“Since plastics introduction, experts have been predicting gigantic changes in automotive design, assembly, and construction. Generally, these changes have been slow in coming to pass, but during the past year several smaller automotive firms have come up with what promises to be a small but important step in the predicted changes.
These smaller companies, faced with a merchandising problem not found in the Detroit branch of the family, were forced to find new ways of selling their cars since it was virtually impossible for them to establish a network of distributors. The most important merchandising answer to date has been the home-assembly kit. It includes the body, floorboard section, windshield, frame (in some cases) and all necessary equipment to convert standard Detroit parts into a sports car.
Their plan works this way: A buyer purchases a sports car kit complete with all necessary non-stock equipment. He then buys a used car of his choice from a wrecking yard or a used car lot. The used car’s appearance is not important since the running gear, gas tank, instruments, and if desired the engine, are all that will be used.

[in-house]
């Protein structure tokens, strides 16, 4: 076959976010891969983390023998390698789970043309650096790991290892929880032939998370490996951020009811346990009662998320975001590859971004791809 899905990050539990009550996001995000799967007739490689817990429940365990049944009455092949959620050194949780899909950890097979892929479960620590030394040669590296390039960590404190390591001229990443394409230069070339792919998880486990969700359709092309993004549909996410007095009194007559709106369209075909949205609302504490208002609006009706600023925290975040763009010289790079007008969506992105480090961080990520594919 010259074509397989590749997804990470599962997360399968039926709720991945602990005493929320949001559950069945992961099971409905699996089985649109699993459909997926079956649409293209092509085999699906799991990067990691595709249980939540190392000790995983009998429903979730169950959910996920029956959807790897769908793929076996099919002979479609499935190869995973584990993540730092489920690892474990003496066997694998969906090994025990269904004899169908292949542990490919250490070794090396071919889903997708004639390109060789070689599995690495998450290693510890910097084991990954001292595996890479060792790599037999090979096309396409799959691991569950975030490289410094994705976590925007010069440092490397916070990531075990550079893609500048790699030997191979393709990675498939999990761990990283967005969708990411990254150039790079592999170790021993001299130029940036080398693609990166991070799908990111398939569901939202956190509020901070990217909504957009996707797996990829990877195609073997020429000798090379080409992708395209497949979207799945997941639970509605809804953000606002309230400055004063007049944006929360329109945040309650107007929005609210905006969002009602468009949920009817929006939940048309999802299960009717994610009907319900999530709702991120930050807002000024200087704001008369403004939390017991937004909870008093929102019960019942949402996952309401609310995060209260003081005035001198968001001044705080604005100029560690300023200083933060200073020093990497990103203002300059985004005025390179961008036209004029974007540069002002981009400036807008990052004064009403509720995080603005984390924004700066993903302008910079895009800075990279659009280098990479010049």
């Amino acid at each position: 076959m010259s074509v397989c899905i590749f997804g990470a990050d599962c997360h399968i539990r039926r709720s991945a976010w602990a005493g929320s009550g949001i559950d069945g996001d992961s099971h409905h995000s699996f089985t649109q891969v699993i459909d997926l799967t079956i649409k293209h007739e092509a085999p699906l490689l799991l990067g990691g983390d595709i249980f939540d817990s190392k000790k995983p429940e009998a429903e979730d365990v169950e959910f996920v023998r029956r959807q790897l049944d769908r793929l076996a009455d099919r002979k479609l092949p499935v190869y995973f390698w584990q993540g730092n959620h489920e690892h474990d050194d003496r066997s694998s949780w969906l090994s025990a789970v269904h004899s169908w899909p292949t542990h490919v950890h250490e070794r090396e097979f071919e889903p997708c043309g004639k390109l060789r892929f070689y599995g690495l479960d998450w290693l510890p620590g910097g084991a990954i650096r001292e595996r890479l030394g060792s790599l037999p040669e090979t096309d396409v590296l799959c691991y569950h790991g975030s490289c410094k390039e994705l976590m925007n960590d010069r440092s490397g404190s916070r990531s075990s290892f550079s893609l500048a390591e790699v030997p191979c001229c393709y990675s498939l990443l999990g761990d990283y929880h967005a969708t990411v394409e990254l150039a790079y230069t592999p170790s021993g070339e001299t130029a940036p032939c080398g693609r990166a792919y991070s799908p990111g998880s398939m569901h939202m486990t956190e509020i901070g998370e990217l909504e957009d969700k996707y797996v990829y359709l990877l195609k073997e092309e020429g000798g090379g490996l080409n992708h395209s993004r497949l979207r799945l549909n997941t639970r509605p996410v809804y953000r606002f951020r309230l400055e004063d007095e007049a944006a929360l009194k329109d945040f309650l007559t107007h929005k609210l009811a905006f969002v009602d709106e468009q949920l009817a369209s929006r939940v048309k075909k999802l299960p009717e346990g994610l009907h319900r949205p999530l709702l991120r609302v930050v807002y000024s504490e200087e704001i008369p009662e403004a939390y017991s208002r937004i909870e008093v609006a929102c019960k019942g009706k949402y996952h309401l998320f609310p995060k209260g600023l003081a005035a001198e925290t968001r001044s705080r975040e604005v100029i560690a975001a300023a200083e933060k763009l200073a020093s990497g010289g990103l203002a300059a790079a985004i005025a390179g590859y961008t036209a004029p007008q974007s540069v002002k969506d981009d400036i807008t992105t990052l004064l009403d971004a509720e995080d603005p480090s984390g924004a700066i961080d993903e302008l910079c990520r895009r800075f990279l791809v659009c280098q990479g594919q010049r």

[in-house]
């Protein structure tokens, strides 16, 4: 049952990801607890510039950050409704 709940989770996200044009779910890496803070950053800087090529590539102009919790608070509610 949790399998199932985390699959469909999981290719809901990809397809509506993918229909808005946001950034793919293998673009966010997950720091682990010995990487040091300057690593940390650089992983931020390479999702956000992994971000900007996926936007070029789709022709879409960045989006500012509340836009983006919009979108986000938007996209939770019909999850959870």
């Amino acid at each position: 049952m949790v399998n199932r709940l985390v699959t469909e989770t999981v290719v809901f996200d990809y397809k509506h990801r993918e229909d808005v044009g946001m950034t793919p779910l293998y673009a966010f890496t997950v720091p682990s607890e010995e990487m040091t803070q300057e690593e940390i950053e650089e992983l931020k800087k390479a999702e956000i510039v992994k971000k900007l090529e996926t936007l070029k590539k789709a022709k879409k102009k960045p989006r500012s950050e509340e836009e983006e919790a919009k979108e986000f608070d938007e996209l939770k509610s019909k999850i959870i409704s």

While there are drawbacks in assembling a sports car from a used car parts supply, many of them are purely psychological. The uncertainty of worn parts bolted to the chassis can be eliminated by rebuilding suspicious ones. Though it is not essential, most firms recommend rebuilding the differential (including a new pinion gear), the transmission, and the engine. If the car is to be used for road-racing or high-speed travel, most companies also recommend magnafluxing all parts for added protection.
At Norwalk, California, car enthusiast Bert Newport wanted a sports car. After considerable budget fumbling, he found that an assembled, production-line car was out of the question. He solved his problem by purchasing a “Wildfire” home-assembly kit and doing the work himself.
Bert is not a man to procrastinate. Once the plastic car kit arrived, Bert rounded up three local amateur mechanics, and one Saturday the project began. It moved faster than Bert anticipated. In 14 hours’ working time, the four men had assembled Bert’s Wildfire and the car was romping the streets of Norwalk. During the two-day assembly, MOTOR TREND’S camera was present. It recorded the procedure step by step to prove that, while Bert’s time was unquestionably fast, almost any backyard mechanic could probably duplicate his efforts during his spare time.
These kits have not made any phenomenal advance but they are beginning to take hold. They are sold usually in one of two wheelbase ranges: 102 to 110 inch length for stock Detroit running gear, and 80 to 94 inch wheelbase for foreign cars. Most popular American choice has been Ford, while the foreign selection ranges from MG to Volkswagen, with the short-based American Crosley thrown in for variation.